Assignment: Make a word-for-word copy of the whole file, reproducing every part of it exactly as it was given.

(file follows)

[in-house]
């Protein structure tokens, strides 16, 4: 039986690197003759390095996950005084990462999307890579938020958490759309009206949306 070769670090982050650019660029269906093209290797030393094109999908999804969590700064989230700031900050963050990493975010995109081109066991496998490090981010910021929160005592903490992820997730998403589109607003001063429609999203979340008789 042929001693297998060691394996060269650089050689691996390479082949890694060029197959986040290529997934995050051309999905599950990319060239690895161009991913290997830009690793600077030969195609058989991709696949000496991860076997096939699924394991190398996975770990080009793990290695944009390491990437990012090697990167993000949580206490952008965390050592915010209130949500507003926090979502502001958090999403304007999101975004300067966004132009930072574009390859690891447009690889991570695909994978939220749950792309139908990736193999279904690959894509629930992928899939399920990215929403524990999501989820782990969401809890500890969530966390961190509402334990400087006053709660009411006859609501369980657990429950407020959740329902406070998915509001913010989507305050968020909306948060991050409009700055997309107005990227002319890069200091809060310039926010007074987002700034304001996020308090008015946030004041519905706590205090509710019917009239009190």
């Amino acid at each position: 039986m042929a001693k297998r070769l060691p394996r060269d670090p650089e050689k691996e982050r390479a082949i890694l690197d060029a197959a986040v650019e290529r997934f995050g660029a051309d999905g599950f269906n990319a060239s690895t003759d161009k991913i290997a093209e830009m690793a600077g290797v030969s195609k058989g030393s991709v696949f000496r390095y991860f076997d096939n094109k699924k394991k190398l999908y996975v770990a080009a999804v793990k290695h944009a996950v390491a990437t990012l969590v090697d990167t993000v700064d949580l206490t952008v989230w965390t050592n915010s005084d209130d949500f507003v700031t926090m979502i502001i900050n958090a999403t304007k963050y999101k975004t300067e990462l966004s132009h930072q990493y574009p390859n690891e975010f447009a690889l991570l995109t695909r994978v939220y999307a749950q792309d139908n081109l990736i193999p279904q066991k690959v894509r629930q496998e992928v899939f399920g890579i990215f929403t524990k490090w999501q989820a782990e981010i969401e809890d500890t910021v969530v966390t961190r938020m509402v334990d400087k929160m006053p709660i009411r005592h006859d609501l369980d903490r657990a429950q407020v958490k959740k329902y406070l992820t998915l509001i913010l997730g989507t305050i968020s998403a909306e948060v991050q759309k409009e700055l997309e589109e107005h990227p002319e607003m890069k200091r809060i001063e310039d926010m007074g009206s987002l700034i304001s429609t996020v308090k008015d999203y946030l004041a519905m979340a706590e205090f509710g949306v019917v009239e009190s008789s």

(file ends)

[in-house]
């Protein structure tokens, strides 16, 4: 039986690197003759390095996950005084990462999307890579938020958490759309009206949306 070769670090982050650019660029269906093209290797030393094109999908999804969590700064989230700031900050963050990493975010995109081109066991496998490090981010910021929160005592903490992820997730998403589109607003001063429609999203979340008789 042929001693297998060691394996060269650089050689691996390479082949890694060029197959986040290529997934995050051309999905599950990319060239690895161009991913290997830009690793600077030969195609058989991709696949000496991860076997096939699924394991190398996975770990080009793990290695944009390491990437990012090697990167993000949580206490952008965390050592915010209130949500507003926090979502502001958090999403304007999101975004300067966004132009930072574009390859690891447009690889991570695909994978939220749950792309139908990736193999279904690959894509629930992928899939399920990215929403524990999501989820782990969401809890500890969530966390961190509402334990400087006053709660009411006859609501369980657990429950407020959740329902406070998915509001913010989507305050968020909306948060991050409009700055997309107005990227002319890069200091809060310039926010007074987002700034304001996020308090008015946030004041519905706590205090509710019917009239009190």
């Amino acid at each position: 039986m042929a001693k297998r070769l060691p394996r060269d670090p650089e050689k691996e982050r390479a082949i890694l690197d060029a197959a986040v650019e290529r997934f995050g660029a051309d999905g599950f269906n990319a060239s690895t003759d161009k991913i290997a093209e830009m690793a600077g290797v030969s195609k058989g030393s991709v696949f000496r390095y991860f076997d096939n094109k699924k394991k190398l999908y996975v770990a080009a999804v793990k290695h944009a996950v390491a990437t990012l969590v090697d990167t993000v700064d949580l206490t952008v989230w965390t050592n915010s005084d209130d949500f507003v700031t926090m979502i502001i900050n958090a999403t304007k963050y999101k975004t300067e990462l966004s132009h930072q990493y574009p390859n690891e975010f447009a690889l991570l995109t695909r994978v939220y999307a749950q792309d139908n081109l990736i193999p279904q066991k690959v894509r629930q496998e992928v899939f399920g890579i990215f929403t524990k490090w999501q989820a782990e981010i969401e809890d500890t910021v969530v966390t961190r938020m509402v334990d400087k929160m006053p709660i009411r005592h006859d609501l369980d903490r657990a429950q407020v958490k959740k329902y406070l992820t998915l509001i913010l997730g989507t305050i968020s998403a909306e948060v991050q759309k409009e700055l997309e589109e107005h990227p002319e607003m890069k200091r809060i001063e310039d926010m007074g009206s987002l700034i304001s429609t996020v308090k008015d999203y946030l004041a519905m979340a706590e205090f509710g949306v019917v009239e009190s008789s």